Questions You Should Always Ask Medical Imaging Practitioners

Undergoing medical imaging tests like X-rays, CT scans, ultrasounds, and MRIs provide doctors with valuable internal views of your body to diagnose disease and injury.

Feb 27, 2024 - 20:26
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Questions You Should Always Ask Medical Imaging Practitioners
Medical Imaging Practitioners

However, since some techniques utilize radiation or strong magnets with unknown long-term effects, you should always ask questions before and after your scan. Here are important questions patients and caregivers should ask medical imaging practitioners like PRP Imaging:

Why Do I Need This Test?

Always seek a clear explanation of how the ordered scan relates to your symptoms and suspected condition. Doctors should justify any use of radiation-based tests like CT scans and nuclear medicine imaging based on medical necessity to diagnose serious illness or guide treatment. Understanding exactly what the doctor hopes to learn or rule out with the images eases worries about exposure risk.

Are There Alternate Imaging Options?

Imaging choices span simple X-rays to complex PET scans and MRIs. So always inquire if another modality without ionizing radiation could provide the same urgent diagnostic information. Ultrasounds and MRIs avoid radiation to create images using sound waves and magnets. While pricier and less-accessible, they offer reduced exposure for children and pregnancy. Knowing all appropriate options allows informed decisions.  

How Should I Prepare?

Some preparations like fasting for a set number of hours or finishing medications before nuclear imaging improve image quality and diagnosis. Failing to properly prepare could require rescheduling your appointment or repeating scans. Also prepare mentally for potential exam anxiety by asking what sensations you may physically experience in enclosed or loud MRI and CT machines. 

Do I Have To Change Clothes?

Certain protocols require changing into patient gowns to prevent artifacts on images from clothing items. Especially for MRIs where any metal on your body (even snaps and underwire on bras) could heat up or distort magnetic field uniformity. Bringing your own non-metal hospital gown spares modesty. Other tests allow unchanged into comfy clothes avoiding zippers and snaps near the scan area.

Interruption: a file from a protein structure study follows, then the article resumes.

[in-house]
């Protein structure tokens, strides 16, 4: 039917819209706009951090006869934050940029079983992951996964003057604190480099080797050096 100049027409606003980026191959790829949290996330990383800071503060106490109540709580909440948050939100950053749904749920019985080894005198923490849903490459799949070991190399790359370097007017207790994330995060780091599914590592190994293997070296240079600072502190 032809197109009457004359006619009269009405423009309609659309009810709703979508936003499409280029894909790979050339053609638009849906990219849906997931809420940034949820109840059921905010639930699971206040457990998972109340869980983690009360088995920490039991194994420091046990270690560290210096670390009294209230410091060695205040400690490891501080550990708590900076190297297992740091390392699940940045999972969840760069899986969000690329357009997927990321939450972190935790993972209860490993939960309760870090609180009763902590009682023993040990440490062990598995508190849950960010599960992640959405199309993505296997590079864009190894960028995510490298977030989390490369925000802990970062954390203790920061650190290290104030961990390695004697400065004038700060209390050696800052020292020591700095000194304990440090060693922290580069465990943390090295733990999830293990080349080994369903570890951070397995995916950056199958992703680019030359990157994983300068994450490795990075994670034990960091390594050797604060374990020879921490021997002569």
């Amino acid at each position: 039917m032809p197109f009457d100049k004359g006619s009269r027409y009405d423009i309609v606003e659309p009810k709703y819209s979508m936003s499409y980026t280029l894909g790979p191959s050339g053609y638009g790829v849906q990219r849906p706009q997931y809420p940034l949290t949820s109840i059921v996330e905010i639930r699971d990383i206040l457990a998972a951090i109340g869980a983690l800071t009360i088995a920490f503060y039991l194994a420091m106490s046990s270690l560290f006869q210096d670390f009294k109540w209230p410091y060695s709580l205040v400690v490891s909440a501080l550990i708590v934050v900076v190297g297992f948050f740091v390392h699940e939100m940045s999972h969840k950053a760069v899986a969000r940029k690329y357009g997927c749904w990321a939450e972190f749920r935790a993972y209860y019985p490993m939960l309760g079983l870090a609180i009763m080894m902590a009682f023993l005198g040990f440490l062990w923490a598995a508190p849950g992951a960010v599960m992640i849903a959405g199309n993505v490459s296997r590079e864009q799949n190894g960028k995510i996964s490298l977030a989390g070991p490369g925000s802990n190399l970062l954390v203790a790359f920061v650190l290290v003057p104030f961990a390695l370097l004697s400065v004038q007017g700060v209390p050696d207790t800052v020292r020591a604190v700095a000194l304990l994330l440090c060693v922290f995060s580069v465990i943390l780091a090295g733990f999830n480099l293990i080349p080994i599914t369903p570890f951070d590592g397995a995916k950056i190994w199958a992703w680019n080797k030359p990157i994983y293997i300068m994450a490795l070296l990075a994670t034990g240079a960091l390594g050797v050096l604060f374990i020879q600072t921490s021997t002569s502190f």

Will I Receive Contrast Dye?

Intravenous iodine-based contrast media allows doctors to distinguish internal structures during a CT or MRI. However, dye allergies happen and renal failure risks exist. So always seek information beforehand on if the scan protocol includes contrast and why it offers better diagnosis over unenhanced imaging. This allows balancing risks versus benefits with your doctor before proceeding.  

How Long Will The Test Take?

Many factors from the body part image to complexity of the condition influence scan times. Expect at least 15-90 minutes for most studies, especially with multiple image acquisitions. For children and anxious adults, knowing anticipated duration calms nerves so you can relax. Short attention spans may require sedation for stillness, so ask if that option exists when scheduling pediatric, dementia, and claustrophobic patients.  

When Will I Get Results?

Test results require radiologist interpretation before going to your ordering physician. This vital step takes a few hours to a couple days for complex scan reviews. Seeking estimated result timing lets you plan next steps. Ask when and how the doctor will contact you about the findings. Receiving proper notification prevents wondering and worry.

Do I Need Follow-Up Exams?

If more information is necessary after the initial images, the radiologist may recommend additional MRI sequences or CT scan phases requiring return visits. Understanding likelihood of completing the study over multiple trips improves compliance. Follow-ups are also needed to compare changes of chronic conditions over time, so ask about future monitoring needs.

What Are The Risks?

Despite the benefits, imaging tests do carry small physical risks beyond radiation like allergic reactions to contrast dyes or burns from overheated metal implants in MRIs if protocols aren’t followed properly. Being informed on potential adverse effects allows symptom monitoring after exams. Seek information on who to contact if side effects happen.  

Conclusion 

Asking the right questions before and after your scan empowers patients and caregivers to understand the purpose, process, protocols, results, and risks associated with medical imaging exams. An informed patient is a compliant and safe patient. So speak up and get the critical facts you need from the imaging team.

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